When we woke up the day after exploring Arches National Park, the sky was loosing torrents of rain and lightening over the city of Moab with no blue skies in sight. Originally, we planned to hike around Canyonlands National Park that day, but decided to drive to Zion National Park, located in the southeastern part of the state, to avoid the storm. KC wanted to see the Four Corners Monument and we both wanted to see Monument Valley, so we made a day of driving to the Park (you can check out more photos of our drive to Zion on our Utah Adventure Part 2 Photo Journal page).
We didn’t arrive into the Zion area until after 11PM and, since it was still raining, we decided to get a hotel room that night. The next day, we woke up early to beautiful weather with no rain in the daily forecast.
KC got me a guidebook for all the US National Parks last Christmas. In preparation for our day at Zion National Park, I flipped through the book to see the recommended hikes and two stood out: Angel’s Landing and Narrows Riverwalk. We decided to do both.
We drove into the park, not really knowing what to expect. Both hikes are in the Zion Canyon, the most popular section of the park, which is only accessible by shuttles. After parking in the visitor’s center, we caught a shuttle, and we were amazed by this view when we got off the shuttle.
Angel’s Landing is thus named because Frederick Fisher, a 1916 explorer, once proclaimed that “only angels can land on it” because it is so tall and imposing. Sure enough, the trail includes a 1,488ft elevation gain over 2.5 miles. What caught my attention, as I flipped through the guidebook was a promise of a rock scramble over the last half mile of the trail, along a ridge, with a drop on either side between 1,200ft to 1,488ft.
The first two miles of the trail is maintained and felt like a stroll in a (national) park. Then we came across Walter’s wiggles, a series of switchbacks, where you gain the bulk of the 1,200ft elevation gain before the rock scramble, and we got a workout.
After the wiggles, there is a flat section of the trail with amazing views. I thought we completed the hike until KC pointed out the ridge with cables, continuing in the distance.
Then we started the last half mile of the hike, which was a rock scramble, gaining the last 288ft.
I’ll admit that even though I’ve rock climbed as high as this, the rock scramble along the narrow ridge scared me a little bit because of the exposure and lack of protection (harnesses and ropes). We survived the scramble and made it to the top. The views were amazing.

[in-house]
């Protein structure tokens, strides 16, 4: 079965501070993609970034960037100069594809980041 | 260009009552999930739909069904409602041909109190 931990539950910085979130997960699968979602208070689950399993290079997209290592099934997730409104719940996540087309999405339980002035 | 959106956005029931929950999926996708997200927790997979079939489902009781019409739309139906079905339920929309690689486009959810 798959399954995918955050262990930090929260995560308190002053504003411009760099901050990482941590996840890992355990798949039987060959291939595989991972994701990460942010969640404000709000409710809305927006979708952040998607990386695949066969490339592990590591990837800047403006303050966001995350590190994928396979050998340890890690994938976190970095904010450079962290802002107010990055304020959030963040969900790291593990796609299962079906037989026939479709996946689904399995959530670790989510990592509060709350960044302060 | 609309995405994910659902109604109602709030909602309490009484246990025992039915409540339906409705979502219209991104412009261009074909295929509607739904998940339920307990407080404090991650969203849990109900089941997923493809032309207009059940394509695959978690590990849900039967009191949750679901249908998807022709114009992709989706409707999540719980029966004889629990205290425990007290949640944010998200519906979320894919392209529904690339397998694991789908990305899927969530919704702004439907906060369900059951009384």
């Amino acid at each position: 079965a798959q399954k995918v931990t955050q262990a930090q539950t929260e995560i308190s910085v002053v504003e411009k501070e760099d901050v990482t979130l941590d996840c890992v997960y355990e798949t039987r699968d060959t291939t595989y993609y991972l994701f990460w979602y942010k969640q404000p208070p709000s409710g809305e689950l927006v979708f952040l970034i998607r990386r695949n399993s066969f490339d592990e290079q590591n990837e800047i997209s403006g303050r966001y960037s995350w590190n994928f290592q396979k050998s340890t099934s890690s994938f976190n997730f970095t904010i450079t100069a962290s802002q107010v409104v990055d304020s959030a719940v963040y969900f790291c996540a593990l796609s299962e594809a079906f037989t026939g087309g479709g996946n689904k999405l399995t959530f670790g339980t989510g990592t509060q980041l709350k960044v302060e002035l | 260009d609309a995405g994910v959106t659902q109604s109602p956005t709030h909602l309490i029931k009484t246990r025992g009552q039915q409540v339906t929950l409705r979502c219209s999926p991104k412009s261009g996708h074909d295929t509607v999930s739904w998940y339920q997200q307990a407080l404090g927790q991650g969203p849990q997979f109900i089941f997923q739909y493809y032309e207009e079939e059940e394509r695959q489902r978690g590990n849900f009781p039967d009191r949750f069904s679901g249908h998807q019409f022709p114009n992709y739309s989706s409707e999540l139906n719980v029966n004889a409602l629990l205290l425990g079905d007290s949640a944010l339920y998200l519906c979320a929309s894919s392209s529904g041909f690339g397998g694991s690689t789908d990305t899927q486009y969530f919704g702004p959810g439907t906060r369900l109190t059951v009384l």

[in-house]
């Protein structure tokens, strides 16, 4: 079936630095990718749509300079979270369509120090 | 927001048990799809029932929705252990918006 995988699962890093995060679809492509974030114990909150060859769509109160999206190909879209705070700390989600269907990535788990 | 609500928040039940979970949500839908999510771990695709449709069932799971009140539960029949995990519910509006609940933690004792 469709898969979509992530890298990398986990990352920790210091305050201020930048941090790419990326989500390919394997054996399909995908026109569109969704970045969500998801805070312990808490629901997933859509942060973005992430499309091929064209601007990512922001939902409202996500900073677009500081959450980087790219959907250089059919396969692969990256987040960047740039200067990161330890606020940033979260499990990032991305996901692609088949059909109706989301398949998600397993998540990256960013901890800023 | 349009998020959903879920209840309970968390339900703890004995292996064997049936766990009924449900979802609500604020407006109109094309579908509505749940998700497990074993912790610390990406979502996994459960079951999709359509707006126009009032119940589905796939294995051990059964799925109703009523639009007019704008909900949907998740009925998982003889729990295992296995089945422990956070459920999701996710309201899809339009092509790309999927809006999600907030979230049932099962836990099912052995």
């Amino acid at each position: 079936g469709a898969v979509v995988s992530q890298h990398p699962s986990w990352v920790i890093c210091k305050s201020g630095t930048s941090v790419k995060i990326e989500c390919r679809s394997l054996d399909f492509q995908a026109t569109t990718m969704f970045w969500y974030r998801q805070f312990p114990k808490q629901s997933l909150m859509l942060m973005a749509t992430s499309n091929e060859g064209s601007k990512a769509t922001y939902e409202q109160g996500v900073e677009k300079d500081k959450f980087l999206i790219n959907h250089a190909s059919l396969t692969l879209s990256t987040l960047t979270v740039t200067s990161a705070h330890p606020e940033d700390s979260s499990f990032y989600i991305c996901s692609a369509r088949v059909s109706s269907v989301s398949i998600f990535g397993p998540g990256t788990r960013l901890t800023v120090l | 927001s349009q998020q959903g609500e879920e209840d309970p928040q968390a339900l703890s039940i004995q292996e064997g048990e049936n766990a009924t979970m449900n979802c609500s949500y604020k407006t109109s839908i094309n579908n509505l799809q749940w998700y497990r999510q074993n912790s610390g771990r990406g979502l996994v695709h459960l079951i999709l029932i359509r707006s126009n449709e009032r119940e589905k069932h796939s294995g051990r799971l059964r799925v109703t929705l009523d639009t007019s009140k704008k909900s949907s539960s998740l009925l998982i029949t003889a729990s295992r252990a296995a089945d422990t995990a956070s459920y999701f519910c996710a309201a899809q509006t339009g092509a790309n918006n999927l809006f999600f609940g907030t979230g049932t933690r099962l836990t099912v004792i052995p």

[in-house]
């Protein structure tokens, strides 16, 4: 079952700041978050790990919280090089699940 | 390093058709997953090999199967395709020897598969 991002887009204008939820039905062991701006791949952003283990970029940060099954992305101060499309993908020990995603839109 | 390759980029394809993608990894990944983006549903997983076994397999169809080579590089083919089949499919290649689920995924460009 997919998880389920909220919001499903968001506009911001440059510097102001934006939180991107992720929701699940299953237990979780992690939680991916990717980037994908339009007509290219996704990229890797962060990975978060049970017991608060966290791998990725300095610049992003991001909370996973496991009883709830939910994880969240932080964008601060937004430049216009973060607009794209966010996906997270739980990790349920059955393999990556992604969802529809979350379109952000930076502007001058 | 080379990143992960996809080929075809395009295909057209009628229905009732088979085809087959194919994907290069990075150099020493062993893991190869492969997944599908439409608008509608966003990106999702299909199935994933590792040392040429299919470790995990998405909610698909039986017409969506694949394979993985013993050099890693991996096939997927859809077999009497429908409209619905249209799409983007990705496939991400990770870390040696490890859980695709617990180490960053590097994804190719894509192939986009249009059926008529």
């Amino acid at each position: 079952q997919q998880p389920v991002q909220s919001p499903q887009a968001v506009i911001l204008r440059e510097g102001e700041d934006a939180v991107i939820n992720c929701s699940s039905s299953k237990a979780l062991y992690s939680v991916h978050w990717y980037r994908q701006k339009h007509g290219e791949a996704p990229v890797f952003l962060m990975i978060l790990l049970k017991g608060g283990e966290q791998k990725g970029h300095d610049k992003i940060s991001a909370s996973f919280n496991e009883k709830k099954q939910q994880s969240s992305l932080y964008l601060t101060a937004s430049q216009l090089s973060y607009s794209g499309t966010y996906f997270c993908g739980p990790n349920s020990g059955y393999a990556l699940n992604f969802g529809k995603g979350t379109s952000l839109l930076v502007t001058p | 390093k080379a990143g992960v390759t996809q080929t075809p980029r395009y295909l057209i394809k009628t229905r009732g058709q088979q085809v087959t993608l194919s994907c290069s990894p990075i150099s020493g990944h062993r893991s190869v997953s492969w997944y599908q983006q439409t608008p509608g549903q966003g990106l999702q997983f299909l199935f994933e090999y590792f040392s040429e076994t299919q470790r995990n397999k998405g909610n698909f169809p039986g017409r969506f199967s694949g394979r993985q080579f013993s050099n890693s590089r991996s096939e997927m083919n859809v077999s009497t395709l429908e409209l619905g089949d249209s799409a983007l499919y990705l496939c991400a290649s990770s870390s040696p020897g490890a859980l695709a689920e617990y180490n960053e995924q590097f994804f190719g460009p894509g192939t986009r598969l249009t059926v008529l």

We even did some fun photo poses for social media.
On the hike down from Angel’s Landing, KC reached to grab my hand without looking and almost took the hand of a guy trying to pass him. In the awkward moments following the almost hand hold, KC struck up a conversation with him and the three of us ended up doing the Narrows Riverwalk trail together.
Photos can not do the Narrows Riverwalk trail justice. This place is seriously beautiful and hiking the trail was an amazing experience. The trail alternates between walking in the middle of the river and dry portions along the banks (when there were banks), all the while surrounded by rock walls hundreds of feet tall. I found out the hard way that you should have proper water shoes for this trail and that flip-flops are not proper water shoes.
On the trail, I stopped three times to really appreciate the trail and the beauty around me. However, each of the three times, I would see something that would remind me that there are some not-so-pretty aspects of nature… Such as a deer carcass in the river. The other two such times were human sized poops, one floating, the other laying in plain sight on a dry part of the trail (yes, you read that right). However, those poops answered my question of why were there many signs around the park reminding people to use the bathroom before starting on a trail.
Along the way, we found a couple of rock faces to traverse and a boulder to climb. Since all three of us are rock climbers, we decided to do some climbing.
However, I fell off one rock and managed to hurt my left ankle.
After the Hikes
On the way back, through the Valley, we were treated to an awesome view of the valley at dusk.
Before saying good bye to our hiking buddy, we asked him if he wanted to get a beer and ice cream with us at the lodge. He agreed and the three of us relaxed at the lodge with our treats. There we ended our day at Zion and parted ways.
Zion is a placed filled with beauty and adventure. From the tops of the mountains to the river valleys, this place astonished us. Maybe next time we’ll climb straight up those rock cliffs.
You can see more photos from our Zion National Park Trip on our Utah Adventure Park 2 Photo Journal Page.
For more information about Zion National Park, check out zionnnational-park.com, utah.com, or nps.gov.
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